Nicaragua: My First Love

After five years of globe-trotting, I finally made it back to visit my first love; the country which started me on my journey: Nicaragua. Life in the Land of Lakes and Volcanoes had really changed in some ways, but in most it was exactly as I remembered. I was quite pleased to find there were still mango slices on every corner, the majestic volcanoes still give you a slight sense of impending doom, the sand on the beach still gives 2nd degree burns on your feet, and the rum is still magnificent. Ahh Nica – how I’ve missed you. Despite your mosquitoes, your poorly mannered young men, and your lack of cuisine, you still hold the spot at the top of my list. It was good to be back.

When I found myself with three weeks to fill before returning to a snow-filled Alaska, it wasn’t a hard decision to pop down for a visit. My friend Rachel, who also was confronted with snow-filled Alaska (and rain-filled Oregon) decided to join. Some traveling buddies from Mexico were still on the road and were keen to tag along as well – so off we went.

We spent the first week Doris’s house. Doris and her family live in Tepeyac, a little, rural suburb of Granada. Doris and I became friends when I first moved to Nicaragua, and have stayed in touch over the years. It was great to visit and catch up. The kids were certainly a handful (where does all of that energy come from??) but they did make it interesting and kick-started Rachel’s Spanish.

Around Tepeyac

Escuela Juan Diego

Rachel made a friend (kind of)

Picking avocados was a family event

Taking a walk

After stops in Laguna de Apoyo and Ometepe, we were off to Leon. Other than everyone accepting US Dollars (weird, right?) and some of my favorite places having closed down (Chameleon, Siesta Perdida) it was pretty much the same. Veronie and Stijn, the delightful Dutchies who own Via Via were right where I left them, though Veronie does now have a one-year-old on her hip. When she first told me Sebastian was napping, I asked her if she had a new puppy (which was thankfully met with laughter). And Harrie, tour operator extraordinaire, was never far off and frequently popped in. It was great to visit.

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We took a self-guided tour of Volcano Telica while in Leon – I used to guide treks and was pretty confident I still knew the way. Turns out the trail has greatly changed due to eruptions since I’ve visited (locals confirmed!), so we did get slightly lost in cornfields. Oops. But it was an adventure! Even though Telica was too smokey to see lava, it was just as amazing as I remembered. And – we saw tons of wildlife on the way down after dark, including two tarantulas and a scorpion.

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After Leon followed an obligatory trip to Las Penitas (the beach!!), then Matagalpa before beginning our trip south to Rio San Juan. We spent almost a week in the jungle along the border of Costa Rica which was absolutely stunning. We spent a few nights in a very remote (like, a two-hour boat ride from the closest town) eco lodge in the middle of the jungle where macaws flew overhead, sloths clung to trees and poisonous frogs were underfoot. It was magical.

The jungle

How to make chocolate

Favorite shots

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It was over as quickly as it started, and I suddenly found myself back in freezing Pennsylvania. And after two feet of snow, canceled flights, sprinting through airports, a little mechanical trouble at 5,000 feet, and two more feet of snow, I’m currently settling into a slowly-thawing Alaska (though it is doing more snowing as I sit here typing this). And once the snow melts just a little bit more (or my friends come back to town, whichever happens first) I’ll report back with more adventures. Stay tuned!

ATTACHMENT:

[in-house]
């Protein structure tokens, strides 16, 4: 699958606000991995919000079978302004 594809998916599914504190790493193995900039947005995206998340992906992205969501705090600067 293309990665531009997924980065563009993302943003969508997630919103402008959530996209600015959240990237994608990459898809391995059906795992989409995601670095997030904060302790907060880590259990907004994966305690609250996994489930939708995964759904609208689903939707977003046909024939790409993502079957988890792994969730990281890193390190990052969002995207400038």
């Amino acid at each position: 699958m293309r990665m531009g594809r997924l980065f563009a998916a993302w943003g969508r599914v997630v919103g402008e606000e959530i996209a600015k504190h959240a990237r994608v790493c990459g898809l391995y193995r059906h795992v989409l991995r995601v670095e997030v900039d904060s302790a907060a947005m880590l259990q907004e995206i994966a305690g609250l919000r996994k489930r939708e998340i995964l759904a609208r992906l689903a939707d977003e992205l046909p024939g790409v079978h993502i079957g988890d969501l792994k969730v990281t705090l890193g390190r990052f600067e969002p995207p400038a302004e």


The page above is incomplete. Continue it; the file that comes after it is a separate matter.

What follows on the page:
A Week in Tulum

Tulum was everything I wanted it to be and more. In addition to having zero travel issues for the first time in a long time, Tulum had the pristine beaches with crystal clear water – like something straight out of a dream. The week that I spent here, the majority of my time was spent either laying on the beach or frolicking in the waves.

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I did explore a little bit – only when the beach was too windy. Connected to the public beach is Tulum National Park, which contains ancient Mayan ruins and stories of the once great empire. It was fun to explore and had pretty views…and tons of iguanas!

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One of the highlights of my time in Tulum was a day trip to Sian Ka’an Natural Reserve. Only about 8km outside of Tulum, Sian Ka’an is seeping with wildlife, and is home to the second-largest coral reef in the world. We saw alligators, sea turtles, iguanas, and manatees, in addition to the thousands and thousands of birds. Osprey, pelicans, roseate spoonbills, great blue heron, ibis, and so many others. I began to see why people get into birding – that was really cool! After checking out the birds in the lagoon, we had lunch and headed out to the Caribbean for some top-notch snorkeling. Fun fact of the day: coconut trees aren’t native to the Caribbean – they’re actually an invasive species! Who knew!?!

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The excursions were cool, but I mostly enjoyed hanging around town. My comfortable routine of eating breakfast at the hotel, taking 20 minutes to apply sunscreen to my own back (Do you know how hard this is?) and biking to the beach was the epitome of relaxation. When I got hungry, I would bike into town. My goal was to try a new place each day…but I ended up finding a little French bistro that I adored. The owners are delightful Belgian couple that kept me supplied in delicious food and the smoothest tequila I’ve ever tasted. The tequila comes from their friend’s basement across the street, though, so unfortunately there won’t be any coming home. You guys will just have to take my word for it.